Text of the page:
Steaks come in all shapes and sizes – from the top end of the beast right to the tip. But what we see in restaurants and on supermarket shelves are only a very small number of the cuts actually available from cows. So, rather than your ribeye and instead of your sirloin, we’ve turned to beef buff Jonny Farrell to right our steaking mistakes. Head butcher at Jimmy’s Farm, Farrell understands that each rarified cut has its own uniqueness and comes with a variety of names from across the globe.
"Rather than your ribeye and instead of your sirloin, we’ve turned to beef buff Jonny Farrell to right our steaking mistakes..."
“Here are five of my favourite beef cuts,” the master butcher tells us. “You’ll love them and, if nothing else, at least they’ll give you some lively conversation the next time you’re eating at a steak house or buying at your local butcher.”
With only two per carcass, these little steaks come from the shin of the cow – which is usually reserved and used for stews. However, once this small muscle is butchered you can expect a rich, beefy flavour under a quick flash-fry.
Downside: It’s a little on the small side.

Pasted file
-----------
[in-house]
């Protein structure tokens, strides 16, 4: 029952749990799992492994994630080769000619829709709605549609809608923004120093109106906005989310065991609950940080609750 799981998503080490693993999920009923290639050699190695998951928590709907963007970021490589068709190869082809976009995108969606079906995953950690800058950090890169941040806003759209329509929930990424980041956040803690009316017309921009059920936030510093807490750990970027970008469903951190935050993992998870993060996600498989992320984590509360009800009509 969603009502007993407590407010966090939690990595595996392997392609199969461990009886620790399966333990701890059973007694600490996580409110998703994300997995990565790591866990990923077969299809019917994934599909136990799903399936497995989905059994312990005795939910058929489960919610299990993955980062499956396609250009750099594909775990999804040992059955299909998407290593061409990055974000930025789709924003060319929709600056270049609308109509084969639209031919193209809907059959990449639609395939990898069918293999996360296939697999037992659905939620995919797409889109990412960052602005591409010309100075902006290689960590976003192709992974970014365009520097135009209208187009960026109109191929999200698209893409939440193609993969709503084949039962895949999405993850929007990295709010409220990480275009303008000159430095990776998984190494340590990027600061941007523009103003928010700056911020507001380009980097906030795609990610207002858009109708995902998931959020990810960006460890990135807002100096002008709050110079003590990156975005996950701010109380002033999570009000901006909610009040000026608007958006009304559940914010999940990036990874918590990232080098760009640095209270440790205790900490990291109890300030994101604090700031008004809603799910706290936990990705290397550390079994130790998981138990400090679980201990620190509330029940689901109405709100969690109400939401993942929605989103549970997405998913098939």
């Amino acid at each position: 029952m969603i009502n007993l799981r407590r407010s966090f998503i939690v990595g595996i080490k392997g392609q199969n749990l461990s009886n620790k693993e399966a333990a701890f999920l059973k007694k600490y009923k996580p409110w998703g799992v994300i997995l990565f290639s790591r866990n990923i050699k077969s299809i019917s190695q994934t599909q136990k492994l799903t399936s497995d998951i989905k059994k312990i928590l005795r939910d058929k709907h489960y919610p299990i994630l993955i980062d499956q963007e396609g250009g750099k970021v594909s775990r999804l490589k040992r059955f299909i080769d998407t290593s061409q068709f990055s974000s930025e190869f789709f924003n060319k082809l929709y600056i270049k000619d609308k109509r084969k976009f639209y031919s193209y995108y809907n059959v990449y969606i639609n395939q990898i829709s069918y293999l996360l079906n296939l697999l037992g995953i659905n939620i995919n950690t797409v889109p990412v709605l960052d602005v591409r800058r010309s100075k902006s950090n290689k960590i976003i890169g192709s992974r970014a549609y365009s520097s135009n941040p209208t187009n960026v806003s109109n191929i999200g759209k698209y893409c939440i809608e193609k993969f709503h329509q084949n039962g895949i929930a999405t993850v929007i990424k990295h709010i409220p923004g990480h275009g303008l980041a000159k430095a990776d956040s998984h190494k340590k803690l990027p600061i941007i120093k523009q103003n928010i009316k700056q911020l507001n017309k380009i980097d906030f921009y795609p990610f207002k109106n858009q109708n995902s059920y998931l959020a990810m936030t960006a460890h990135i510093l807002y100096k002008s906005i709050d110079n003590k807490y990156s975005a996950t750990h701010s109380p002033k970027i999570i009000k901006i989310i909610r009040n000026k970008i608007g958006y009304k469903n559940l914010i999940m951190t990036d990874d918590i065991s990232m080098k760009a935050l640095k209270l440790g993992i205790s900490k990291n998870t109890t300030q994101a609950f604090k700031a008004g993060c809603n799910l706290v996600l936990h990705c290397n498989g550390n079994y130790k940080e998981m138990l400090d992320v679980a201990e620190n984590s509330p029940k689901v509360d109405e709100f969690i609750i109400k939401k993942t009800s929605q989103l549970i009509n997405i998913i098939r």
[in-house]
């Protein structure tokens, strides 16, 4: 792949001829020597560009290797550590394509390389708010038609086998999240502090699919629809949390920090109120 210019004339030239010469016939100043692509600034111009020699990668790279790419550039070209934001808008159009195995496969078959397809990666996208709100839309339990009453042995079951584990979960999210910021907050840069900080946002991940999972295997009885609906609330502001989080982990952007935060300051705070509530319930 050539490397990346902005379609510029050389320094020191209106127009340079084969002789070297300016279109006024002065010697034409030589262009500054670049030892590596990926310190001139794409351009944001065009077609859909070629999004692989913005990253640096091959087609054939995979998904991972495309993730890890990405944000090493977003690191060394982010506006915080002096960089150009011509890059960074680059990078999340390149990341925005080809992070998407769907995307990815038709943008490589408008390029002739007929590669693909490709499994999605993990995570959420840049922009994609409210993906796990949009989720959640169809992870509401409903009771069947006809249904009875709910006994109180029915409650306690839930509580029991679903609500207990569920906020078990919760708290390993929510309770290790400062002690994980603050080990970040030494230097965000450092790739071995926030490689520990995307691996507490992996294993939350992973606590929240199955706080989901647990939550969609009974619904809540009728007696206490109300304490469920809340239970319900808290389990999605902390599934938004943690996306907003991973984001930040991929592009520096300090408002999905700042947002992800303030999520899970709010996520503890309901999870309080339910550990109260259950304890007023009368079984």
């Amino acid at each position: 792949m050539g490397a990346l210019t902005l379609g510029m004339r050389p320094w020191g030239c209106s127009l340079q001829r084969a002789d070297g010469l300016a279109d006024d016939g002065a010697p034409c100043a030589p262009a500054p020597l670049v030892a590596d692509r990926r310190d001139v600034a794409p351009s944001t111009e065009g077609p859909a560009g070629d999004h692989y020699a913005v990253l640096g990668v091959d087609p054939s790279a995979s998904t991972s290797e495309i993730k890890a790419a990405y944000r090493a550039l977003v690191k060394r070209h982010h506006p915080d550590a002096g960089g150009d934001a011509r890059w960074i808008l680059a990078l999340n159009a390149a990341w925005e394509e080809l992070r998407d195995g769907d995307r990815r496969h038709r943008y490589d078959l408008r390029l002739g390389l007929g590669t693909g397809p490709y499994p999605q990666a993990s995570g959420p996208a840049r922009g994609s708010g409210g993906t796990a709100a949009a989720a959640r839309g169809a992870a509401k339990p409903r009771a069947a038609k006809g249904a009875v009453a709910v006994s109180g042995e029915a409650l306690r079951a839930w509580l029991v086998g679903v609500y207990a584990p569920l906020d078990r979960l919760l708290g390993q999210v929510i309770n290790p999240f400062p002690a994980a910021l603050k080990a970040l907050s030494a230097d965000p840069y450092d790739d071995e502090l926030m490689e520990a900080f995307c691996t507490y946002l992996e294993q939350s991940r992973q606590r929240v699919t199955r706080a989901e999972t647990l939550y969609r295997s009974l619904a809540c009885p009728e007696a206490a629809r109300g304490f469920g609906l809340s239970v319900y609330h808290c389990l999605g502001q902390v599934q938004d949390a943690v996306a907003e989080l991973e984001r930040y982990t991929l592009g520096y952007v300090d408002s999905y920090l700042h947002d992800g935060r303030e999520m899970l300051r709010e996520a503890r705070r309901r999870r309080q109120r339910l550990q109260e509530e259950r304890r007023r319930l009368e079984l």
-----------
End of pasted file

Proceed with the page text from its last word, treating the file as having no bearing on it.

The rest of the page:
Upside: Incredibly cheap but seriously rich in flavour.
How to cook: A speedy flash-fry.
Shoulder Clod Steak
This beauty usually gets sold as Braising Steak. However, I tenderise it by using a ‘Jaccard’ (a press of lots of tiny knives). It’s located in the shoulder (triceps brachi) and sits next to the (now well-known) flat iron steak. If you’re a gym goer and like eating meat, then this could be for you. It’s a lean mean fighting steak!
Downside: Has more of a bite than your better-known steaks.
Upside: Cheap and packed full of flavour.
How to cook: Flash fry or braise.
Also known as the Oyster Steak, this is another beef cut from the hindquarter. It’s hidden away right underneath the aitch bone (rump). Again, there’s only two per beast but each one, due to the exercise of the muscle, maintains great flavour and texture.
Downside: On the smaller side.
Upside: Cheap, textured and flavoursome.
How to cook: Flash-fry or BBQ.
This steak has a little more finesse than the others. It’s found in between the flat iron and shoulder clod. It’s a slim, cylindrical muscle that can be cooked up and sliced similarly to tenderloin – which it looks and cooks a lot like. However, it is considerably more expensive.
Downside: If you’re planning on making a big Beef Wellington, you’ll need a few cows.
Upside: Cheaper than tenderloin and very versatile.
How to cook: Flash fry or BBQ or roast
Probably my favourite steak of all. This muscle, Serratus Ventralis, spans across the front of the animal starting at the chuck (shoulder) and ending near the flank. This steak is part of your short rib. But, if you take the shoulder section out, it becomes the Denver. Finally, a bigger muscle for you to fry up and tuck into.
Downside: A little more money than the others.
Upside: A beautiful, large muscle packed with marbling and flavour.
How to cook: Flash fry or BBQ.
Got your meat cut sorted? Now learn how to cook the perfect steak, according to the experts…